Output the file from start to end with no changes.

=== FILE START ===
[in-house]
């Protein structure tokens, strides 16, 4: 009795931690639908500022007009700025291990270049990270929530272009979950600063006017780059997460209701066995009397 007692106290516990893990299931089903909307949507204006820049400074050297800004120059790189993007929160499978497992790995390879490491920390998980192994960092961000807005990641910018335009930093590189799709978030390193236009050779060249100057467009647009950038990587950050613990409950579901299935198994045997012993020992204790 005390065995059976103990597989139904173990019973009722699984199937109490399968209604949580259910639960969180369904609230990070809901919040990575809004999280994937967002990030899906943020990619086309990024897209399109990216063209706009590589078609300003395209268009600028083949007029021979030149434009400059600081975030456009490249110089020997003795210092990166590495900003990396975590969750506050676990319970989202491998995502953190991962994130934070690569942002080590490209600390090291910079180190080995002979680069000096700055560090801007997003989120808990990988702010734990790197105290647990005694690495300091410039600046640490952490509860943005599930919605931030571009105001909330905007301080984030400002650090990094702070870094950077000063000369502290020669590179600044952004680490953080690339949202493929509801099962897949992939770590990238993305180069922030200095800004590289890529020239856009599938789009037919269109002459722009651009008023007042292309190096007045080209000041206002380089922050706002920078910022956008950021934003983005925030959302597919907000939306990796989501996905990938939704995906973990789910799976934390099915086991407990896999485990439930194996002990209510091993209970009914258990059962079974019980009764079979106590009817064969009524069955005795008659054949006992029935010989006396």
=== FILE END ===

[in-house]
């Protein structure tokens, strides 16, 4: 009795931690639908500022007009700025291990270049990270929530272009979950600063006017780059997460209701066995009397 007692106290516990893990299931089903909307949507204006820049400074050297800004120059790189993007929160499978497992790995390879490491920390998980192994960092961000807005990641910018335009930093590189799709978030390193236009050779060249100057467009647009950038990587950050613990409950579901299935198994045997012993020992204790 005390065995059976103990597989139904173990019973009722699984199937109490399968209604949580259910639960969180369904609230990070809901919040990575809004999280994937967002990030899906943020990619086309990024897209399109990216063209706009590589078609300003395209268009600028083949007029021979030149434009400059600081975030456009490249110089020997003795210092990166590495900003990396975590969750506050676990319970989202491998995502953190991962994130934070690569942002080590490209600390090291910079180190080995002979680069000096700055560090801007997003989120808990990988702010734990790197105290647990005694690495300091410039600046640490952490509860943005599930919605931030571009105001909330905007301080984030400002650090990094702070870094950077000063000369502290020669590179600044952004680490953080690339949202493929509801099962897949992939770590990238993305180069922030200095800004590289890529020239856009599938789009037919269109002459722009651009008023007042292309190096007045080209000041206002380089922050706002920078910022956008950021934003983005925030959302597919907000939306990796989501996905990938939704995906973990789910799976934390099915086991407990896999485990439930194996002990209510091993209970009914258990059962079974019980009764079979106590009817064969009524069955005795008659054949006992029935010989006396």